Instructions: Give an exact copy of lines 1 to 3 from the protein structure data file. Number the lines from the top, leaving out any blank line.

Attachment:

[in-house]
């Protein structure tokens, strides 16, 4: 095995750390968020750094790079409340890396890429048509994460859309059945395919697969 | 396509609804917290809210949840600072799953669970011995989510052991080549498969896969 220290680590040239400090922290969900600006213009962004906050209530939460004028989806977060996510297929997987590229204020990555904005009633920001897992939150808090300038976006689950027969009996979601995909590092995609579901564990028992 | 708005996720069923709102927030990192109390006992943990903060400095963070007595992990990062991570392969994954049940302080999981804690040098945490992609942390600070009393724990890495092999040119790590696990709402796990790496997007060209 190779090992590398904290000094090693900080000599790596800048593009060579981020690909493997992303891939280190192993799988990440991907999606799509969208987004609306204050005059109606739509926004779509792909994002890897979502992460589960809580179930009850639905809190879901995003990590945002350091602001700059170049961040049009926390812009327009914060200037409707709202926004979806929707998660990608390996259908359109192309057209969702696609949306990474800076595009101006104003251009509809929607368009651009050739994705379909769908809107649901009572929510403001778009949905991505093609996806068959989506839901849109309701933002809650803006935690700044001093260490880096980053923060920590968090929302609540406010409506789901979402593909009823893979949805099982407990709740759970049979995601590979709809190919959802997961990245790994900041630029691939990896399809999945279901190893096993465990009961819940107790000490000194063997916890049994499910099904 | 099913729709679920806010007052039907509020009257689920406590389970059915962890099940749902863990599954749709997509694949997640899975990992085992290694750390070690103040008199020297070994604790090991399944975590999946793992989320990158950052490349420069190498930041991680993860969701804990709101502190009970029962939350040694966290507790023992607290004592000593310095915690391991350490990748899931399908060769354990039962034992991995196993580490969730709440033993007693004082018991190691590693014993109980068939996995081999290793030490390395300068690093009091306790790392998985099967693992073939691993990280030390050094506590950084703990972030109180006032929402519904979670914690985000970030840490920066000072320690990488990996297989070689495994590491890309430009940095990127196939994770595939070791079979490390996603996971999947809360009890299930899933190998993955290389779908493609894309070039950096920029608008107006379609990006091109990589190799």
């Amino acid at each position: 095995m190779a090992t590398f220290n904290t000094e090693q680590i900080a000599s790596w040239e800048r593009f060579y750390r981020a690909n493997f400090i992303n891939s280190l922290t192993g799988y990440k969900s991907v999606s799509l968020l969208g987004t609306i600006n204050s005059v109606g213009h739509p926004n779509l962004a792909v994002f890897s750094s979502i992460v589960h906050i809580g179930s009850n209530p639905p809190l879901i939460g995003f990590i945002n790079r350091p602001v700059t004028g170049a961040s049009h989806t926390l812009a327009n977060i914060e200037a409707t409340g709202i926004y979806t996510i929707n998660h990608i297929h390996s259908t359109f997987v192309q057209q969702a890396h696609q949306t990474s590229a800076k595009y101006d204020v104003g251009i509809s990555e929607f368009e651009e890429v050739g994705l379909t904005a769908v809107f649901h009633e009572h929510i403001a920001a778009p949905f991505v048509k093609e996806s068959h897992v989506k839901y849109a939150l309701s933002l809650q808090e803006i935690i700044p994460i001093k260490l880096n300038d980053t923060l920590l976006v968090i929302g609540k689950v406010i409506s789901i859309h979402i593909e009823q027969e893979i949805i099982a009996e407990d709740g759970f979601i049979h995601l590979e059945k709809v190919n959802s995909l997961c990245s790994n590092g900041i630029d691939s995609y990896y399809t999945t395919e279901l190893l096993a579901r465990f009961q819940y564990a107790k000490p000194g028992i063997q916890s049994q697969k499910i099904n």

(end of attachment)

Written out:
[in-house]
């Protein structure tokens, strides 16, 4: 095995750390968020750094790079409340890396890429048509994460859309059945395919697969 | 396509609804917290809210949840600072799953669970011995989510052991080549498969896969 220290680590040239400090922290969900600006213009962004906050209530939460004028989806977060996510297929997987590229204020990555904005009633920001897992939150808090300038976006689950027969009996979601995909590092995609579901564990028992 | 708005996720069923709102927030990192109390006992943990903060400095963070007595992990990062991570392969994954049940302080999981804690040098945490992609942390600070009393724990890495092999040119790590696990709402796990790496997007060209 190779090992590398904290000094090693900080000599790596800048593009060579981020690909493997992303891939280190192993799988990440991907999606799509969208987004609306204050005059109606739509926004779509792909994002890897979502992460589960809580179930009850639905809190879901995003990590945002350091602001700059170049961040049009926390812009327009914060200037409707709202926004979806929707998660990608390996259908359109192309057209969702696609949306990474800076595009101006104003251009509809929607368009651009050739994705379909769908809107649901009572929510403001778009949905991505093609996806068959989506839901849109309701933002809650803006935690700044001093260490880096980053923060920590968090929302609540406010409506789901979402593909009823893979949805099982407990709740759970049979995601590979709809190919959802997961990245790994900041630029691939990896399809999945279901190893096993465990009961819940107790000490000194063997916890049994499910099904 | 099913729709679920806010007052039907509020009257689920406590389970059915962890099940749902863990599954749709997509694949997640899975990992085992290694750390070690103040008199020297070994604790090991399944975590999946793992989320990158950052490349420069190498930041991680993860969701804990709101502190009970029962939350040694966290507790023992607290004592000593310095915690391991350490990748899931399908060769354990039962034992991995196993580490969730709440033993007693004082018991190691590693014993109980068939996995081999290793030490390395300068690093009091306790790392998985099967693992073939691993990280030390050094506590950084703990972030109180006032929402519904979670914690985000970030840490920066000072320690990488990996297989070689495994590491890309430009940095990127196939994770595939070791079979490390996603996971999947809360009890299930899933190998993955290389779908493609894309070039950096920029608008107006379609990006091109990589190799």
């Amino acid at each position: 095995m190779a090992t590398f220290n904290t000094e090693q680590i900080a000599s790596w040239e800048r593009f060579y750390r981020a690909n493997f400090i992303n891939s280190l922290t192993g799988y990440k969900s991907v999606s799509l968020l969208g987004t609306i600006n204050s005059v109606g213009h739509p926004n779509l962004a792909v994002f890897s750094s979502i992460v589960h906050i809580g179930s009850n209530p639905p809190l879901i939460g995003f990590i945002n790079r350091p602001v700059t004028g170049a961040s049009h989806t926390l812009a327009n977060i914060e200037a409707t409340g709202i926004y979806t996510i929707n998660h990608i297929h390996s259908t359109f997987v192309q057209q969702a890396h696609q949306t990474s590229a800076k595009y101006d204020v104003g251009i509809s990555e929607f368009e651009e890429v050739g994705l379909t904005a769908v809107f649901h009633e009572h929510i403001a920001a778009p949905f991505v048509k093609e996806s068959h897992v989506k839901y849109a939150l309701s933002l809650q808090e803006i935690i700044p994460i001093k260490l880096n300038d980053t923060l920590l976006v968090i929302g609540k689950v406010i409506s789901i859309h979402i593909e009823q027969e893979i949805i099982a009996e407990d709740g759970f979601i049979h995601l590979e059945k709809v190919n959802s995909l997961c990245s790994n590092g900041i630029d691939s995609y990896y399809t999945t395919e279901l190893l096993a579901r465990f009961q819940y564990a107790k000490p000194g028992i063997q916890s049994q697969k499910i099904n």